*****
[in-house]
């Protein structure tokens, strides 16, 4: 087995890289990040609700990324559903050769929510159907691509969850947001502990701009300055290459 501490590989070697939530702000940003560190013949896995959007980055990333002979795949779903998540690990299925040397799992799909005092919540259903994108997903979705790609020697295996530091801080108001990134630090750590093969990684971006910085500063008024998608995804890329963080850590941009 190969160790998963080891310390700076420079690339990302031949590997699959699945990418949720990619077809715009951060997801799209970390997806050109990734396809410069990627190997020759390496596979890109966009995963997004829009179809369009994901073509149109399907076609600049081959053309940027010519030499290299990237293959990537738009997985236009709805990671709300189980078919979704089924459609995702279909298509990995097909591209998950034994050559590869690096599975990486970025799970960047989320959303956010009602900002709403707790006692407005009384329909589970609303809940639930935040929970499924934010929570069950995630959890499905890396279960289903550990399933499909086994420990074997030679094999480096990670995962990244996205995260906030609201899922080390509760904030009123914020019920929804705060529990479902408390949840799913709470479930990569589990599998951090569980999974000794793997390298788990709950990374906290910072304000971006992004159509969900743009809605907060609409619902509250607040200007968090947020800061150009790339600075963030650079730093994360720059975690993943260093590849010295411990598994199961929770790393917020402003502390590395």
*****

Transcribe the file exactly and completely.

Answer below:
[in-house]
């Protein structure tokens, strides 16, 4: 087995890289990040609700990324559903050769929510159907691509969850947001502990701009300055290459 501490590989070697939530702000940003560190013949896995959007980055990333002979795949779903998540690990299925040397799992799909005092919540259903994108997903979705790609020697295996530091801080108001990134630090750590093969990684971006910085500063008024998608995804890329963080850590941009 190969160790998963080891310390700076420079690339990302031949590997699959699945990418949720990619077809715009951060997801799209970390997806050109990734396809410069990627190997020759390496596979890109966009995963997004829009179809369009994901073509149109399907076609600049081959053309940027010519030499290299990237293959990537738009997985236009709805990671709300189980078919979704089924459609995702279909298509990995097909591209998950034994050559590869690096599975990486970025799970960047989320959303956010009602900002709403707790006692407005009384329909589970609303809940639930935040929970499924934010929570069950995630959890499905890396279960289903550990399933499909086994420990074997030679094999480096990670995962990244996205995260906030609201899922080390509760904030009123914020019920929804705060529990479902408390949840799913709470479930990569589990599998951090569980999974000794793997390298788990709950990374906290910072304000971006992004159509969900743009809605907060609409619902509250607040200007968090947020800061150009790339600075963030650079730093994360720059975690993943260093590849010295411990598994199961929770790393917020402003502390590395």